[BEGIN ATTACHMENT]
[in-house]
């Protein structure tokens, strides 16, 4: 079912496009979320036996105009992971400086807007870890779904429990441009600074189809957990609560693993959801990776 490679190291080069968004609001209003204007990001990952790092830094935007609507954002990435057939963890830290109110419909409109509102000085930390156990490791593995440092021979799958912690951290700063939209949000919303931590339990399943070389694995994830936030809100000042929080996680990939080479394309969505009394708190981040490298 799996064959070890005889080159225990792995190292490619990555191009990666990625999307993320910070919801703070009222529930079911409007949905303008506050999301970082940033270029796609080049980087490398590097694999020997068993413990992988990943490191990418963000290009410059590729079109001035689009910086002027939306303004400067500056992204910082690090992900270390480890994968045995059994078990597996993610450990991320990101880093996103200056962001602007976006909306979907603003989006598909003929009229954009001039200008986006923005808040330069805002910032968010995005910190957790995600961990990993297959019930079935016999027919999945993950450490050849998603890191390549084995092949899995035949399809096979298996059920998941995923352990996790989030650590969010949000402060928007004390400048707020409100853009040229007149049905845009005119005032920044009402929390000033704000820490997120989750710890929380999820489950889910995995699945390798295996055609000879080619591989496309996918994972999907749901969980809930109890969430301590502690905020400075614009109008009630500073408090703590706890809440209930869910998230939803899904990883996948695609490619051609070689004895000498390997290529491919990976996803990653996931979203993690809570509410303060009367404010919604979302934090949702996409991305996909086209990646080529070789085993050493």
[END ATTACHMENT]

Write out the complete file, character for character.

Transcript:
[in-house]
């Protein structure tokens, strides 16, 4: 079912496009979320036996105009992971400086807007870890779904429990441009600074189809957990609560693993959801990776 490679190291080069968004609001209003204007990001990952790092830094935007609507954002990435057939963890830290109110419909409109509102000085930390156990490791593995440092021979799958912690951290700063939209949000919303931590339990399943070389694995994830936030809100000042929080996680990939080479394309969505009394708190981040490298 799996064959070890005889080159225990792995190292490619990555191009990666990625999307993320910070919801703070009222529930079911409007949905303008506050999301970082940033270029796609080049980087490398590097694999020997068993413990992988990943490191990418963000290009410059590729079109001035689009910086002027939306303004400067500056992204910082690090992900270390480890994968045995059994078990597996993610450990991320990101880093996103200056962001602007976006909306979907603003989006598909003929009229954009001039200008986006923005808040330069805002910032968010995005910190957790995600961990990993297959019930079935016999027919999945993950450490050849998603890191390549084995092949899995035949399809096979298996059920998941995923352990996790989030650590969010949000402060928007004390400048707020409100853009040229007149049905845009005119005032920044009402929390000033704000820490997120989750710890929380999820489950889910995995699945390798295996055609000879080619591989496309996918994972999907749901969980809930109890969430301590502690905020400075614009109008009630500073408090703590706890809440209930869910998230939803899904990883996948695609490619051609070689004895000498390997290529491919990976996803990653996931979203993690809570509410303060009367404010919604979302934090949702996409991305996909086209990646080529070789085993050493």